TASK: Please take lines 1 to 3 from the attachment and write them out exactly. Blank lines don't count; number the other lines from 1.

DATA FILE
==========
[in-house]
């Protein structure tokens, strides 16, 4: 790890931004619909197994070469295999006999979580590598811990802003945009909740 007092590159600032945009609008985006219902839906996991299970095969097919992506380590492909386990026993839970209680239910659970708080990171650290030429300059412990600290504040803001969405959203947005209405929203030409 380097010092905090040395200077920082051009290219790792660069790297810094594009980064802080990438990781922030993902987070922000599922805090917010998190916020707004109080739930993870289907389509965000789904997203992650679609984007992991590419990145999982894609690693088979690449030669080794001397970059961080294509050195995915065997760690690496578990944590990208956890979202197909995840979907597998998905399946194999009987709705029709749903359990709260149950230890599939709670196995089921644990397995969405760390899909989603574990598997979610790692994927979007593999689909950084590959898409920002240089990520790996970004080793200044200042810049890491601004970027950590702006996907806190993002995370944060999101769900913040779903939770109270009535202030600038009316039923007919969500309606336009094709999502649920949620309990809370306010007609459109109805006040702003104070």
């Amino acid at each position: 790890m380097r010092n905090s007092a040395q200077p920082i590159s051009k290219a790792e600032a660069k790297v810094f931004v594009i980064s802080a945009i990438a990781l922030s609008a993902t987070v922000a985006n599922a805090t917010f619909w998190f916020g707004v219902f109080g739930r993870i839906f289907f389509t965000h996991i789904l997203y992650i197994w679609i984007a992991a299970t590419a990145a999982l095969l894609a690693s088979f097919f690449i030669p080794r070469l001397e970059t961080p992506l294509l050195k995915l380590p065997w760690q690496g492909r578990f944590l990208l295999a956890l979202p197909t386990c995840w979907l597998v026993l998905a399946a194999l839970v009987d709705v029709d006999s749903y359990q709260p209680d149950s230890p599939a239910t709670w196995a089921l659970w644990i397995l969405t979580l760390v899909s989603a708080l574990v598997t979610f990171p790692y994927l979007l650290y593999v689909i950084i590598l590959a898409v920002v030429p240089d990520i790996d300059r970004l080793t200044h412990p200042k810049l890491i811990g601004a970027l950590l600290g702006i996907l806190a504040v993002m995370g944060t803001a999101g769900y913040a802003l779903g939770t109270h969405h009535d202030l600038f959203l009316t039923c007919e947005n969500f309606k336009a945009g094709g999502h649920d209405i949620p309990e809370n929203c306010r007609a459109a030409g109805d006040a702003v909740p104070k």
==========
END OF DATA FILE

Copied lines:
[in-house]
């Protein structure tokens, strides 16, 4: 790890931004619909197994070469295999006999979580590598811990802003945009909740 007092590159600032945009609008985006219902839906996991299970095969097919992506380590492909386990026993839970209680239910659970708080990171650290030429300059412990600290504040803001969405959203947005209405929203030409 380097010092905090040395200077920082051009290219790792660069790297810094594009980064802080990438990781922030993902987070922000599922805090917010998190916020707004109080739930993870289907389509965000789904997203992650679609984007992991590419990145999982894609690693088979690449030669080794001397970059961080294509050195995915065997760690690496578990944590990208956890979202197909995840979907597998998905399946194999009987709705029709749903359990709260149950230890599939709670196995089921644990397995969405760390899909989603574990598997979610790692994927979007593999689909950084590959898409920002240089990520790996970004080793200044200042810049890491601004970027950590702006996907806190993002995370944060999101769900913040779903939770109270009535202030600038009316039923007919969500309606336009094709999502649920949620309990809370306010007609459109109805006040702003104070």
């Amino acid at each position: 790890m380097r010092n905090s007092a040395q200077p920082i590159s051009k290219a790792e600032a660069k790297v810094f931004v594009i980064s802080a945009i990438a990781l922030s609008a993902t987070v922000a985006n599922a805090t917010f619909w998190f916020g707004v219902f109080g739930r993870i839906f289907f389509t965000h996991i789904l997203y992650i197994w679609i984007a992991a299970t590419a990145a999982l095969l894609a690693s088979f097919f690449i030669p080794r070469l001397e970059t961080p992506l294509l050195k995915l380590p065997w760690q690496g492909r578990f944590l990208l295999a956890l979202p197909t386990c995840w979907l597998v026993l998905a399946a194999l839970v009987d709705v029709d006999s749903y359990q709260p209680d149950s230890p599939a239910t709670w196995a089921l659970w644990i397995l969405t979580l760390v899909s989603a708080l574990v598997t979610f990171p790692y994927l979007l650290y593999v689909i950084i590598l590959a898409v920002v030429p240089d990520i790996d300059r970004l080793t200044h412990p200042k810049l890491i811990g601004a970027l950590l600290g702006i996907l806190a504040v993002m995370g944060t803001a999101g769900y913040a802003l779903g939770t109270h969405h009535d202030l600038f959203l009316t039923c007919e947005n969500f309606k336009a945009g094709g999502h649920d209405i949620p309990e809370n929203c306010r007609a459109a030409g109805d006040a702003v909740p104070k």